This statement is full of implications. Missing and murdered indigenous women are an issue that the Harper government continually refuses to address despite huge public outcry. Mrs. Harper was put on the spot and made a choice to respond, finally offering the Canadian population the only, if even unofficial, response to that outcry.
Despite Justice Sotomayor's Passionate Dissent, Right-wing Supreme Court Turns Another Blind Eye to Racism
On Tuesday, U.S. Supreme Court Justice Sonia Sotomayor did not sit idly by as a majority of the men on the court turned yet another blind eye to the ugly realities of how race distorts the lives of Americans as they upheld a Michigan ballot measure banning race-conscious university admissions.
Speaking from the bench and writing the longest dissent of her tenure on the Court, she chided her conservative colleagues for their naivete about race—where they pretend that prejudice will disappear if they say so—and boldly told them, “race matters.”
“Race matters. Race matters in part because of the long history of racial minorities’ being denied access to the political process,” she wrote, citing voting rights. “Race also matters because of persistent racial inequality in society—inequality that cannot be ignored and that has produced stark socioeconomic disparities,” she said, pointing to employment, poverty, health care, housing, consumer transactions and education.
“And race matters for reasons that really are only skin deep, that cannot be discussed any other way, and that cannot be wished away,” she continued. “Race matters to a young man’s view of society when he spends his teenage years watching where he grew up. Race matters to a young woman’s sense of self when she states her hometown, and then is pressed, “No, where are you really from?”, regardless of how many generations her family has been in the country. Race matters to a young person addressed by a stranger in a foreign language, which he does not understand because only English was spoken at home. Race matters because of the slights, the snickers, the silent judgments that reinforce that most crippling of thoughts: “I do not belong here.”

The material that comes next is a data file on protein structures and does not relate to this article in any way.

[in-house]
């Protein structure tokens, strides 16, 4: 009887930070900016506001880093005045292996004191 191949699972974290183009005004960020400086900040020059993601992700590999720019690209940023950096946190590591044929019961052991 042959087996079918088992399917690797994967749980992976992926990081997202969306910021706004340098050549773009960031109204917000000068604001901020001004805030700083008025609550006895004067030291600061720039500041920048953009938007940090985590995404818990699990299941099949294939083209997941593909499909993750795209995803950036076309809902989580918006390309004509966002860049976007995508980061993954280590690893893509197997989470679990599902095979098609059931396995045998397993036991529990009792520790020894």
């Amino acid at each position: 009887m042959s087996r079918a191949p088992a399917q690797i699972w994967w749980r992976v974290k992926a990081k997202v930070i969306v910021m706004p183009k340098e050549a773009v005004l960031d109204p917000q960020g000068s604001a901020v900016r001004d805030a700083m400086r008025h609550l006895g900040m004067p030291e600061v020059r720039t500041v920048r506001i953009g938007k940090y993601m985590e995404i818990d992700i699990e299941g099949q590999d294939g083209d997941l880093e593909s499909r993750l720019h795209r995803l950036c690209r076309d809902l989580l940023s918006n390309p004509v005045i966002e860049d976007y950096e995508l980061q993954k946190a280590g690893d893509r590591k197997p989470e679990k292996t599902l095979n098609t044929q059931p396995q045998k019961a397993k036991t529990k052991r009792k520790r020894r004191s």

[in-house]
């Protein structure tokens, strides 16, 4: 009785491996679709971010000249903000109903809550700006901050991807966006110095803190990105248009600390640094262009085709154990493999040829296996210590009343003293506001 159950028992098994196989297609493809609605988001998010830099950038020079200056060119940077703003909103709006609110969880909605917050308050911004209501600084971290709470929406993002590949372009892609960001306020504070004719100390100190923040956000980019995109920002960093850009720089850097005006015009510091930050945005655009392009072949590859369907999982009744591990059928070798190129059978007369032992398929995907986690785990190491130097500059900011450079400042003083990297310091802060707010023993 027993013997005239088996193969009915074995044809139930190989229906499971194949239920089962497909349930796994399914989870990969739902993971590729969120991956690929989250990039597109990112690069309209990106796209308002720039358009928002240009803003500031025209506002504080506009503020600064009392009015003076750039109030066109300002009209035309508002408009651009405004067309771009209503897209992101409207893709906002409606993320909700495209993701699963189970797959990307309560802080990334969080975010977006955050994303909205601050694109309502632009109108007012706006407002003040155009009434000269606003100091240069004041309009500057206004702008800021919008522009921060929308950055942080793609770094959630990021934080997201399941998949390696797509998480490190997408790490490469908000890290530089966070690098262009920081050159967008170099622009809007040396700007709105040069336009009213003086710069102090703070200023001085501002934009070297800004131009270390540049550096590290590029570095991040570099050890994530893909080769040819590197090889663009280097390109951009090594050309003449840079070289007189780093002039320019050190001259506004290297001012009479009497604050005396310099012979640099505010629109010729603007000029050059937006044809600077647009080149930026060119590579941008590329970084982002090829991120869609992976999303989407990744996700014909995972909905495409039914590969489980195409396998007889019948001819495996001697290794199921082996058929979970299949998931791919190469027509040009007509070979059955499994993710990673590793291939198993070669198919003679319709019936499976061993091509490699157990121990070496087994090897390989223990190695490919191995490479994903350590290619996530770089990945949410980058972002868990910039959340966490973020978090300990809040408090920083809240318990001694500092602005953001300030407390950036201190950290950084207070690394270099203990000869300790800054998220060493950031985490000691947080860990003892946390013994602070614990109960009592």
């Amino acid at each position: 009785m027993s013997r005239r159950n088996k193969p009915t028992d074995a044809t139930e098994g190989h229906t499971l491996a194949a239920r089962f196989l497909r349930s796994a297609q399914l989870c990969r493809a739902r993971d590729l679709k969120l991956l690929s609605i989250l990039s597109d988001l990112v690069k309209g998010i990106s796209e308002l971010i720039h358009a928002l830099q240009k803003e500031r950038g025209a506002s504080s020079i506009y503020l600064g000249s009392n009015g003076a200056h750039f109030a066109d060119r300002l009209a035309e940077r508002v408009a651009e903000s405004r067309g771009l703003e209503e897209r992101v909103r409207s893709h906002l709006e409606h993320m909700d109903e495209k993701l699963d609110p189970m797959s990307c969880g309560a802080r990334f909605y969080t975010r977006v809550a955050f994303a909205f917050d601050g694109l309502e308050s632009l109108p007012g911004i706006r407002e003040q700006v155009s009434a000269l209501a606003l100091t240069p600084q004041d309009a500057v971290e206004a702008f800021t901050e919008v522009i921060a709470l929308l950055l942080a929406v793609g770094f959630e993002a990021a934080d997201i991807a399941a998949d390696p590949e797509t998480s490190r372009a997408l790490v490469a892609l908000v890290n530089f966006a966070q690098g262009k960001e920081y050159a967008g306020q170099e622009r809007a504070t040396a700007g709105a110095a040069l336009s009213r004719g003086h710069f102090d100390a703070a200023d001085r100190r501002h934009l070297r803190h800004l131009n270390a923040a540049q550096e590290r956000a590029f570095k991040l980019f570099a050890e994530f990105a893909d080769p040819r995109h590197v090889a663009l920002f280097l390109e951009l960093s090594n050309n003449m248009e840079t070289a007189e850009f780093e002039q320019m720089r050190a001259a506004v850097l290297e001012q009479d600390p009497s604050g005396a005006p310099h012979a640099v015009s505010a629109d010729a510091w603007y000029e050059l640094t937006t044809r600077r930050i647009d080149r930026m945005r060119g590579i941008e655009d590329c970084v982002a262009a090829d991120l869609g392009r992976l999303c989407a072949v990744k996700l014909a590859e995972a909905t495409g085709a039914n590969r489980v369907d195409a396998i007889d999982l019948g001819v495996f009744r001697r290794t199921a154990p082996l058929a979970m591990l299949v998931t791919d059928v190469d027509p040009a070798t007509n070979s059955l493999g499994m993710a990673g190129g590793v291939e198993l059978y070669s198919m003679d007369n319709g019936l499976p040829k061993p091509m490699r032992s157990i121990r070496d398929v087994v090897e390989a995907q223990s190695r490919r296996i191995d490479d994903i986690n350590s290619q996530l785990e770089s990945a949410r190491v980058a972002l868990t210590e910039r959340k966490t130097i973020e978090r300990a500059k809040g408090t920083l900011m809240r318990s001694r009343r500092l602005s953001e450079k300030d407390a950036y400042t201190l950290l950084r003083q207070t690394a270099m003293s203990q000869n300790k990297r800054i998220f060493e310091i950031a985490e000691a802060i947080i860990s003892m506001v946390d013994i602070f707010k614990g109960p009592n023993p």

In sum, Sotomayor said that the U.S. Constitution “does not guarantee minority groups guaranteed outcomes [or] victory in the political process,” but that “it does guarantee them meaningful and equal access to the process. It guarantees that the majority may not win by stacking the political process against minority groups permanently.”
Tragically, Sotomayor’s fair-minded view of race and participation is not the majority view on the Supreme Court. If anything, when we look at where the Court has decided to expand “access” to supposedly democratic public processes like elections, what we find is a persistent and ongoing institutional bias toward the wealthiest Americans—who overwhelmingly also are white.
Consider the Court’s notion of access in the context of their latest ruling deregulating campaign finance law, McCutcheon v. FEC. There, the right-wing majority threw out a limit on how much money one person could give to a political party. Writing six-figure checks wasn’t corrupting and didn’t guarantee outcomes, they said, such as lawmakers passing, blocking or modifying legislation or regulations. Access to lawmakers, at top-dollar fundraisers or lobbyists making their rounds at the Capitol, was fine, they said.
But not so with university admissions, in this most recent case from Michigan. And not so when it comes to the formula on the 1960s-era Voting Rights Act that allowed the Justice Department to veto state changes to laws if they are racially discriminatory.
Decisions like these are the basis for institutional barriers that keep hard-working, honest people down. You often hear that “good people” run for political office trying to do the best that they can in a corrupt and bad system. The Supreme Court is one of few power centers in the country that can rebalance and address historic injustices. The other is Congress, of course, and the executive branch.
Finding that balance and protecting minority opinion against mob rule is what the courts and judges are supposed to do—it’s the heart of the law. It’s the basis for a constitutional system of checks and balances. And it’s nowhere to be found in the Chief Justice John Roberts-led rightwing majority on today’s Supreme Court.